Does the overprotected child articulate values we are proud of in 2014? Nothing is easier than judging other peoples’ parenting, but there is a side of contemporary American culture — fearful, litigious, controlling — that we do not brag about but that we reveal in our child rearing, and that runs contrary to our self-image as an open, optimistic nation. Maybe this is why sheltering parents come in for so much easy criticism: A visit to the playground exposes traits we would rather not recognize.

 

There is, however, a saving grace that parents will notice this summer. Kids are harder to guide and shape, as William Dean Howells put it, “than grown people are apt to think.” It is as true today as it was two centuries ago: “Everywhere and always the world of boys is outside of the laws that govern grown-up communities.” Somehow, they’ll manage to go their own way.

 

________________________________

 

A National Endowment for the Humanities fellow at the Massachusetts Historical Society who is writing a book on the role of young people in 19th-century American democracy.

0 Comments

Mon

21

Apr

2014

Investigating Family's Wealth, China's Leader Signals a Change

From The New York Times 

By CHRISTOPHER DREW and JAD MOUAWAD

APRIL 19, 2014

 

HONG KONG — His son landed contracts to sell equipment to state oil fields and thousands of filling stations across China. His son’s mother-in-law held stakes in pipelines and natural gas pumps from Sichuan Province in the west to the southern isle of Hainan. And his sister-in-law, working from one of Beijing’s most prestigious office buildings, invested in mines, property and energy projects.

 

In thousands of pages of corporate documents describing these ventures, the name that never appears is his own: Zhou Yongkang, the formidable Chinese Communist Party leader who served as China’s top security official and the de facto boss of its oil industry.





A visitor at the Zhou family's ancestral graves in Xiqliantou, eastern China.  Intrigue surrounds the family after a spate of arrests.  Sim Chi Yim for the New York Times
A visitor at the Zhou family's ancestral graves in Xiqliantou, eastern China. Intrigue surrounds the family after a spate of arrests. Sim Chi Yim for the New York Times

But President Xi Jinping has targeted Mr. Zhou in an extraordinary corruption inquiry, a first for a Chinese party leader of Mr. Zhou’s rank, and put his family’s extensive business interests in the cross hairs.

 

Even by the cutthroat standards of Chinese politics, it is a bold maneuver. The finances of the families of senior leaders are among the deepest and most politically delicate secrets in China. The party has for years followed a tacit rule that relatives of the elite could prosper from the country’s economic opening, which rewarded loyalty and helped avert rifts in the leadership.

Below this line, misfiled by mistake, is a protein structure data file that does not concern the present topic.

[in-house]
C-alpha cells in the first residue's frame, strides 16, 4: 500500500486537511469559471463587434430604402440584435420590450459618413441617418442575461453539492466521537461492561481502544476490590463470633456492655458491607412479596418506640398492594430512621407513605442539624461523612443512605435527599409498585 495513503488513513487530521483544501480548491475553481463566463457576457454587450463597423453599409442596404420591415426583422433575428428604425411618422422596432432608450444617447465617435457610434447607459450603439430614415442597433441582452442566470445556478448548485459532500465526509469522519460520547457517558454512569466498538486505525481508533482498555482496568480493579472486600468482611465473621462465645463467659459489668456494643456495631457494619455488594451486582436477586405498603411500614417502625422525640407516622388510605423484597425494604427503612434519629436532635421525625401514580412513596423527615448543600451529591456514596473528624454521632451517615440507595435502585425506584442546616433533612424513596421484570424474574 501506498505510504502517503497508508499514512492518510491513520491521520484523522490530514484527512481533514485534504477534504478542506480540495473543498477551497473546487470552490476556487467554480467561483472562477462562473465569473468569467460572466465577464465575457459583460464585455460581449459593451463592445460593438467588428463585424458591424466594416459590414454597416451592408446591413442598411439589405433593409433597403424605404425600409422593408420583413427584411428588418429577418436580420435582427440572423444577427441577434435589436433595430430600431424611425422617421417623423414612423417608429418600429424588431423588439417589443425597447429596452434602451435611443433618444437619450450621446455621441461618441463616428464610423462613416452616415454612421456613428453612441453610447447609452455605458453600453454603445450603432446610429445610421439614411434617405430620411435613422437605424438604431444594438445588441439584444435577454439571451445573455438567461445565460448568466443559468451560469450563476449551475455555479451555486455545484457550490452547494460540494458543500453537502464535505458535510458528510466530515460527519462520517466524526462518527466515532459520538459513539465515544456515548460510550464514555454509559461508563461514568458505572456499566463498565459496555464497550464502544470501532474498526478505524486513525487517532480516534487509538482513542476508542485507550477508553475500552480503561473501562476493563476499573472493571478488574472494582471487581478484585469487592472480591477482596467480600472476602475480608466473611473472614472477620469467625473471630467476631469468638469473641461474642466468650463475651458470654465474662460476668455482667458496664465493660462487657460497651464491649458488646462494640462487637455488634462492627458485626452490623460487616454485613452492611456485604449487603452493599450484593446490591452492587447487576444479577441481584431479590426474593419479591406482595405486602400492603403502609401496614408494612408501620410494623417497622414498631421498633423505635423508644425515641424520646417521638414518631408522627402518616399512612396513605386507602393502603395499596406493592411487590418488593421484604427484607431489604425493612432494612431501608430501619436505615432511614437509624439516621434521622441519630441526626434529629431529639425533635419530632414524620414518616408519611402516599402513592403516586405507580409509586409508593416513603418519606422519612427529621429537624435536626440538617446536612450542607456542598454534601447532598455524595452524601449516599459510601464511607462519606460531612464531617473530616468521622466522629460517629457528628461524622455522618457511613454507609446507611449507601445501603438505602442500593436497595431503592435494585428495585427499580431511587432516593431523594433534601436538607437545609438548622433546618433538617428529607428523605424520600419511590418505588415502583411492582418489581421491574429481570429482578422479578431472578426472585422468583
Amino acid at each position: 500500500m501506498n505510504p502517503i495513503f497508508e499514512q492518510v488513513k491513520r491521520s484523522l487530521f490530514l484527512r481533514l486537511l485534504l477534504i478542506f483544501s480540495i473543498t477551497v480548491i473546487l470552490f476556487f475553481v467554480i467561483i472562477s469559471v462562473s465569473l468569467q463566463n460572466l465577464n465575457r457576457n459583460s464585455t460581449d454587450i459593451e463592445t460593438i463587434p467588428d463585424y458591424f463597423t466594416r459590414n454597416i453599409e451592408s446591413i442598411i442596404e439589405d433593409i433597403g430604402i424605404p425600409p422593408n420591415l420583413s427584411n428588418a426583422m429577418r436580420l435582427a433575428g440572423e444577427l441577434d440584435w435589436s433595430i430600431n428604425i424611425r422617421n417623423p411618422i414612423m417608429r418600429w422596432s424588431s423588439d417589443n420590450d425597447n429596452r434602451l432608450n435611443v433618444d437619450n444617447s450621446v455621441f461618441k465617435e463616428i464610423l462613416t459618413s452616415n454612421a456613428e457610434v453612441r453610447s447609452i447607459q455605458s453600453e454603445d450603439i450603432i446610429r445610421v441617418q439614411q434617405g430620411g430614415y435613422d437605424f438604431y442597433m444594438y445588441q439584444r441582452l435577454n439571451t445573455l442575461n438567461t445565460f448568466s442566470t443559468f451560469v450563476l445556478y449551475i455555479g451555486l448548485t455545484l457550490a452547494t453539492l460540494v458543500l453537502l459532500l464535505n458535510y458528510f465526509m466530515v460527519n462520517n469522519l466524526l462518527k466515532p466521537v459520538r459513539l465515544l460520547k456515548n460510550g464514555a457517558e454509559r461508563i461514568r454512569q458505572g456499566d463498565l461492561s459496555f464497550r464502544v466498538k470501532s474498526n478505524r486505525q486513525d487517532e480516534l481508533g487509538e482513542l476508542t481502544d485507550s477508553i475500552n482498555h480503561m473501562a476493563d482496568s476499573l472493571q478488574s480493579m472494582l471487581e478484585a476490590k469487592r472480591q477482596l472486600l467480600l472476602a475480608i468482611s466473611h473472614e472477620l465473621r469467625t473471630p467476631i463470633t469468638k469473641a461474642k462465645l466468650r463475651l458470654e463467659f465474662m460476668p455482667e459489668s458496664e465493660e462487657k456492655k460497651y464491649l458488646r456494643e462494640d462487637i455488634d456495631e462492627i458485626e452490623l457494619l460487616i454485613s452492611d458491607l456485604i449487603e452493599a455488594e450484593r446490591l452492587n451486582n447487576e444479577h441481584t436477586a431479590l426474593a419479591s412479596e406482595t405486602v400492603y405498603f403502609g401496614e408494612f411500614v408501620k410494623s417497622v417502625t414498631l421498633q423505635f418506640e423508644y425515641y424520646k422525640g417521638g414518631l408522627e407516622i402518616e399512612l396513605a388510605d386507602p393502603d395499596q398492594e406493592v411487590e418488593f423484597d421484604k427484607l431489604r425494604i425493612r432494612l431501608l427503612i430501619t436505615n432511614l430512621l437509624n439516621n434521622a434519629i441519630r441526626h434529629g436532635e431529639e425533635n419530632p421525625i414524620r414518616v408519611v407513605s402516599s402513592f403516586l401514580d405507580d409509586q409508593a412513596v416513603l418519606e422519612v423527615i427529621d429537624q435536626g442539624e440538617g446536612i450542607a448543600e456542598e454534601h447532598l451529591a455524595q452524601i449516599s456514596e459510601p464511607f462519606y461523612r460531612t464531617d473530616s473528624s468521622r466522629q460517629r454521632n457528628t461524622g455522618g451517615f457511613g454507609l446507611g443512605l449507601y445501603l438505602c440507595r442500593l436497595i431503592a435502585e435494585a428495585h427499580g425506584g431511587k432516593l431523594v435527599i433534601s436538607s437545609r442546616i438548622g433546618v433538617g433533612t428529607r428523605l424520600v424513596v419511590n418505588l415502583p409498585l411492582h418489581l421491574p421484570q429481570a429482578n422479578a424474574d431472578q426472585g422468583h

Zhou Family Ties

1 Comments

Fri

13

Nov

2015

Are Languages Products of their Environment?


shutterstock_222422665_151112


DISCOVER MAGAZINE published this very interesting article: 


  Languages Are Products of Their Environments


The characteristics that make each language unique may actually be adaptations to the acoustics of different environments.

0 Comments

Tue

03

Jun

2014

The Case for Reparations

 

The Case for Reparations

 

Two hundred fifty years of slavery. Ninety years of Jim Crow. Sixty years of separate but equal. Thirty-five years of racist housing policy. Until we reckon with our compounding moral debts, America will never be whole.

 

By Ta-Nehisi Coates

May 21, 2014

 


Chapters

  1. I. “So That’s Just One Of My Losses”
  2. II.  “A Difference of Kind, Not Degree”
  3. III. “We Inherit Our Ample Patrimony”
  4. IV. “The Ills That Slavery Frees Us From”
  5. V. The Quiet Plunder
  6. VI. Making The Second Ghetto
  7. VII. “A Lot Of People Fell By The Way”
  8. VIII. “Negro Poverty is not White Poverty”
  9. IX. Toward A New Country
  10. X. “There Will Be No ‘Reparations’ From Germany”
0 Comments

Mon

02

Jun

2014

A Look At 19th Century Children In The USA

PHILADELPHIA — DINNER with your children in 19th-century America often required some self-control. Berry stains in your daughter’s hair? Good for her. Raccoon bites running up your boy’s arms? Bet he had an interesting day.

 

As this year’s summer vacation begins, many parents contemplate how to rein in their kids. But there was a time when Americans pushed in the opposite direction, preserved in Mark Twain’s cat-swinging scamps. Parents back then encouraged kids to get some wildness out of their system, to express the republic’s revolutionary values.

The New York Times

Sunday Review

By JON GRINSPAN MAY 31, 2014

 

A late 19th century family taking a stroll down a set of railroad tracks
A late 19th century family taking a stroll down a set of railroad tracks

Read More 0 Comments

Mon

21

Apr

2014

Investigating Family's Wealth, China's Leader Signals a Change

From The New York Times 

By CHRISTOPHER DREW and JAD MOUAWAD

APRIL 19, 2014

 

HONG KONG — His son landed contracts to sell equipment to state oil fields and thousands of filling stations across China. His son’s mother-in-law held stakes in pipelines and natural gas pumps from Sichuan Province in the west to the southern isle of Hainan. And his sister-in-law, working from one of Beijing’s most prestigious office buildings, invested in mines, property and energy projects.

 

In thousands of pages of corporate documents describing these ventures, the name that never appears is his own: Zhou Yongkang, the formidable Chinese Communist Party leader who served as China’s top security official and the de facto boss of its oil industry.





A visitor at the Zhou family's ancestral graves in Xiqliantou, eastern China.  Intrigue surrounds the family after a spate of arrests.  Sim Chi Yim for the New York Times
A visitor at the Zhou family's ancestral graves in Xiqliantou, eastern China. Intrigue surrounds the family after a spate of arrests. Sim Chi Yim for the New York Times

Read More 1 Comments